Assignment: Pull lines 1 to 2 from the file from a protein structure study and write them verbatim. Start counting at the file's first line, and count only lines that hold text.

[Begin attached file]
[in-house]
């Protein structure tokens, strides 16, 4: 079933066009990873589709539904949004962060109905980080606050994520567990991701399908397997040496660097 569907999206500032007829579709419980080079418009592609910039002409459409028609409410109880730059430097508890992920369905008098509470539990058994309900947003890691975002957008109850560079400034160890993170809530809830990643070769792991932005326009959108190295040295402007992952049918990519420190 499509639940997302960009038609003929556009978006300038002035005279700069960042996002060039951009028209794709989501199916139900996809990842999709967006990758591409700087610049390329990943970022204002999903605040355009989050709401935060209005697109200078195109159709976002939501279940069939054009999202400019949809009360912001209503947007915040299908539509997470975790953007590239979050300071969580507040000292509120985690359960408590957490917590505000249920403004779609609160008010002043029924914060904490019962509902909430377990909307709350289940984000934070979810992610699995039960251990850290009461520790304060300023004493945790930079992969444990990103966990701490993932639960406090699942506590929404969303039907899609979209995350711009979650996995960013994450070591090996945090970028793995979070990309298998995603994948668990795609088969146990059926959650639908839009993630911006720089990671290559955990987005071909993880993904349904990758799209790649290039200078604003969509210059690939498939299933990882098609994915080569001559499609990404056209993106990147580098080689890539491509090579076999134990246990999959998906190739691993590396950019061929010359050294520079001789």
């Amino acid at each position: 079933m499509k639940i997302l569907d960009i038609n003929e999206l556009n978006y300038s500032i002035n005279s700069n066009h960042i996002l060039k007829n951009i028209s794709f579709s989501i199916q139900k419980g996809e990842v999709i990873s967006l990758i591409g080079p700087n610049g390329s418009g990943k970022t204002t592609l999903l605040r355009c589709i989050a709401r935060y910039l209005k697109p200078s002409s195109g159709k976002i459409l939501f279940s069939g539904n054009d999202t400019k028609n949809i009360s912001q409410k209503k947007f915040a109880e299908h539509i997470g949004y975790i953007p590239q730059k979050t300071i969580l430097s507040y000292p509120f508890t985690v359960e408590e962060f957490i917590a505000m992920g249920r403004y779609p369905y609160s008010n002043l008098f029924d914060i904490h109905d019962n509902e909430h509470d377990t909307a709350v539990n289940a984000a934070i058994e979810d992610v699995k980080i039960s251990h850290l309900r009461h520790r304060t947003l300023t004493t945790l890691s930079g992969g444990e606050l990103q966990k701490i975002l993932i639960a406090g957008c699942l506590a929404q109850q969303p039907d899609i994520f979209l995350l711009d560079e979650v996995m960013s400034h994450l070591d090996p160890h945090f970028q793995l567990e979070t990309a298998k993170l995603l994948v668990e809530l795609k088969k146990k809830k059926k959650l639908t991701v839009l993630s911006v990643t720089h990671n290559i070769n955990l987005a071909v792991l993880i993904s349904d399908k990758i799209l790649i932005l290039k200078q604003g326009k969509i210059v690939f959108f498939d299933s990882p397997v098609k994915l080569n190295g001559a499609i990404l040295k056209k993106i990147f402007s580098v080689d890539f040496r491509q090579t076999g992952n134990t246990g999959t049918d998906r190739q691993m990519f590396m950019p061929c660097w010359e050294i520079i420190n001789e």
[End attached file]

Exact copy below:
[in-house]
């Protein structure tokens, strides 16, 4: 079933066009990873589709539904949004962060109905980080606050994520567990991701399908397997040496660097 569907999206500032007829579709419980080079418009592609910039002409459409028609409410109880730059430097508890992920369905008098509470539990058994309900947003890691975002957008109850560079400034160890993170809530809830990643070769792991932005326009959108190295040295402007992952049918990519420190 499509639940997302960009038609003929556009978006300038002035005279700069960042996002060039951009028209794709989501199916139900996809990842999709967006990758591409700087610049390329990943970022204002999903605040355009989050709401935060209005697109200078195109159709976002939501279940069939054009999202400019949809009360912001209503947007915040299908539509997470975790953007590239979050300071969580507040000292509120985690359960408590957490917590505000249920403004779609609160008010002043029924914060904490019962509902909430377990909307709350289940984000934070979810992610699995039960251990850290009461520790304060300023004493945790930079992969444990990103966990701490993932639960406090699942506590929404969303039907899609979209995350711009979650996995960013994450070591090996945090970028793995979070990309298998995603994948668990795609088969146990059926959650639908839009993630911006720089990671290559955990987005071909993880993904349904990758799209790649290039200078604003969509210059690939498939299933990882098609994915080569001559499609990404056209993106990147580098080689890539491509090579076999134990246990999959998906190739691993590396950019061929010359050294520079001789």